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Free-Threaded In-Progress Indicators

Animated In-Progess Indicators which Don't Stop just because VB does

InProgress Component

One thing that occurs time and time again in applications is the need to show the user that something is happening whilst performing a long operation. Sometimes you know how many steps there are in the operation, in which case you can use a ProgressBar to show to the user how much has been processed and how much there is left.

However, often you don't know. For these cases you want to show an In-Progress indicator - something that runs in a loop whilst work is being done. Both Internet Explorer and Navigator make a big feature of this technique with a logo in the top-left corner of their apps. Whilst it would be nice to do this in your own app, there are two problems. The first is that suitable graphics are hard to come by and can be huge. Building multi-frame animations like the IE animated logo is not something to be undertaken lightly! The second is that the only control provided with VB to do this is the COMCTL32.DLL Animation control. This only accepts AVI files, a format which is not widely available and has no (AFAIK) good freeware tools for creating the files.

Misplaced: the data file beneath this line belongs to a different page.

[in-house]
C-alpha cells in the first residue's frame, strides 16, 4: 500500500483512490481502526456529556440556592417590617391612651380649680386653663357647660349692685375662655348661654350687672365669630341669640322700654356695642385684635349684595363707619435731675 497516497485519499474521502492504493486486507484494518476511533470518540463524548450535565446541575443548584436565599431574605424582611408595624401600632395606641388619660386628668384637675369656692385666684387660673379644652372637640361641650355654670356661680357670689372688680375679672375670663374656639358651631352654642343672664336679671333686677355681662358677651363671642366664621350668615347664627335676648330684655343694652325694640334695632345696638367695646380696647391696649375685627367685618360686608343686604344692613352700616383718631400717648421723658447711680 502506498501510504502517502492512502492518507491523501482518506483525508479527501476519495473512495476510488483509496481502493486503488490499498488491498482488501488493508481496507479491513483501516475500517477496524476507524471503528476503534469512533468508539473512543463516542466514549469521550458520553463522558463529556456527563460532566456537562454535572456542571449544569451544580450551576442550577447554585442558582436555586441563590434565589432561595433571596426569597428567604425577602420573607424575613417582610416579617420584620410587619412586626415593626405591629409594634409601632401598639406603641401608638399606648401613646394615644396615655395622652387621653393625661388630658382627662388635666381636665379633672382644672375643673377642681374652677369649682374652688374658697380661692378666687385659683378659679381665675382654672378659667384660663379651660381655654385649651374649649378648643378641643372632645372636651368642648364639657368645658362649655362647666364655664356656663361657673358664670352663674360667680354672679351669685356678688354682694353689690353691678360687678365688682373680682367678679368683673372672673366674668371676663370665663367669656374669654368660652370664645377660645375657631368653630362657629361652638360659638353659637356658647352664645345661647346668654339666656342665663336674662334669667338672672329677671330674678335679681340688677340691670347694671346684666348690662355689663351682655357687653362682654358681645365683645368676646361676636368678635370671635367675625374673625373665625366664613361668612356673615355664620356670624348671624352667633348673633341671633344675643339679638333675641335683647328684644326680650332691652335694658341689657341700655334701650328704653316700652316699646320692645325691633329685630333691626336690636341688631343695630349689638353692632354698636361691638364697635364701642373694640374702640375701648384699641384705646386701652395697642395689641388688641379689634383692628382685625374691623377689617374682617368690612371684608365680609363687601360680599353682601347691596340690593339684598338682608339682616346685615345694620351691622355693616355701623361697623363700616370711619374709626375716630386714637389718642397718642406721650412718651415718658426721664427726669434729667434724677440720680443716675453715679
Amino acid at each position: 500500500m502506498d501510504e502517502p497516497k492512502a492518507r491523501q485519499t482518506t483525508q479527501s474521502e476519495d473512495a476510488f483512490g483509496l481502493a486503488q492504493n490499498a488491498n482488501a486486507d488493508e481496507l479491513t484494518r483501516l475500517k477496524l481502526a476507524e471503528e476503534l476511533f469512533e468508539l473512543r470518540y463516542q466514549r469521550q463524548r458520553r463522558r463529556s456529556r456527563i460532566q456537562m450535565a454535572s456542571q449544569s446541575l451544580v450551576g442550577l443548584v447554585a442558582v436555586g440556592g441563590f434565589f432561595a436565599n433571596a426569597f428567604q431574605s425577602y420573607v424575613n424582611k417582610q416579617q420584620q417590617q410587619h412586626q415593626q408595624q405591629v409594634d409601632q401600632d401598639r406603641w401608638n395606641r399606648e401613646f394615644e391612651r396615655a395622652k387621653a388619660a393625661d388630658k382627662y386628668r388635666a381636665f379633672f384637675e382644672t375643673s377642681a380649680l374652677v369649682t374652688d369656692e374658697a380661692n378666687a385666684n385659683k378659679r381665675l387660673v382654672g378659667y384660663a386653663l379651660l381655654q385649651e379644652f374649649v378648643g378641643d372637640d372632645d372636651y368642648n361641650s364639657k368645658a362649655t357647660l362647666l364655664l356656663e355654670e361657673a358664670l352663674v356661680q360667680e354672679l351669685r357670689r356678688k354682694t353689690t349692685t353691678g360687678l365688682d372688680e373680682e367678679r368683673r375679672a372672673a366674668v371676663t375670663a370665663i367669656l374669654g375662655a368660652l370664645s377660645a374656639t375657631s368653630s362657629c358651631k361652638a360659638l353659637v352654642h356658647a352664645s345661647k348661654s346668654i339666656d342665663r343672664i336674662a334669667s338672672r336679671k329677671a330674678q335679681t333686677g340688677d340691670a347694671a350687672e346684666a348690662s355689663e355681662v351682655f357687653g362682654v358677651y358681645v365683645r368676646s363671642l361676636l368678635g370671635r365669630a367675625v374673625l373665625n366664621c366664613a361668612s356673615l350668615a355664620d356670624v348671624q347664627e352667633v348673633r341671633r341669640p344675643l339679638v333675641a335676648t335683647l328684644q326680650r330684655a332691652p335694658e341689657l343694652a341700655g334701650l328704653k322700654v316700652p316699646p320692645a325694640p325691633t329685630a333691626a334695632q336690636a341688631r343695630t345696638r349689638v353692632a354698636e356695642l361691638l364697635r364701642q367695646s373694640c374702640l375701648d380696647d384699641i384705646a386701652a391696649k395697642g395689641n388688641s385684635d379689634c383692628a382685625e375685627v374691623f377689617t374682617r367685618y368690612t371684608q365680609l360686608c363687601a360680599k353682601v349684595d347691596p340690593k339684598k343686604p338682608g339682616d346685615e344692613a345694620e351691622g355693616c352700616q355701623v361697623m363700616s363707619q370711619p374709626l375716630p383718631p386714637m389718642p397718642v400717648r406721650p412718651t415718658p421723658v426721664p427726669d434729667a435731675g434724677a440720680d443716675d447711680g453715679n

The two In-Progress indicators here help solve these problems by providing simple animations, the first being a Netscape/Knight-Rider style and the second using widely available Animated Cursors.

And if you're a hardcore VB coder, perhaps the more interesting thing to note is that just like the animation control both these samples are free-threaded, meaning they run even when VB is blocked.

Free-Threading in VB
Free-threading was widely believed to be impossible to do in VB. You can read a little about the issues and history of the problem in the article A History Of In-Process Threading in VB. In fact there are some midgets who still believe that to be the case today and should be forced to relinquish control of Bruce McKinney's previously excellent Win.TLB at gunpoint if possible.

Luckily for us Matthew Currland showed how to do it in VBPJ article. The downside is that to get a free-threaded app up and running isn't easy. For a start, it is impossible to debug your application in VB: to create your class on a new thread the code must use the CoCreateInstance COM function to get an instance of your class, and whilst you are running in the IDE VB messes around with ProgIDs and CLSIDs preventing this from succeeding.

Programming Model
Multi-threaded code in general is very tricky. Throughout you need to consider things like re-entrancy (where the same procedure is entered again whilst it is already executing from a prior call). The programming model for Matthew Currland's multi-threading library allows you to avoid worries about this, at the cost of a loss of flexibility and ease of use.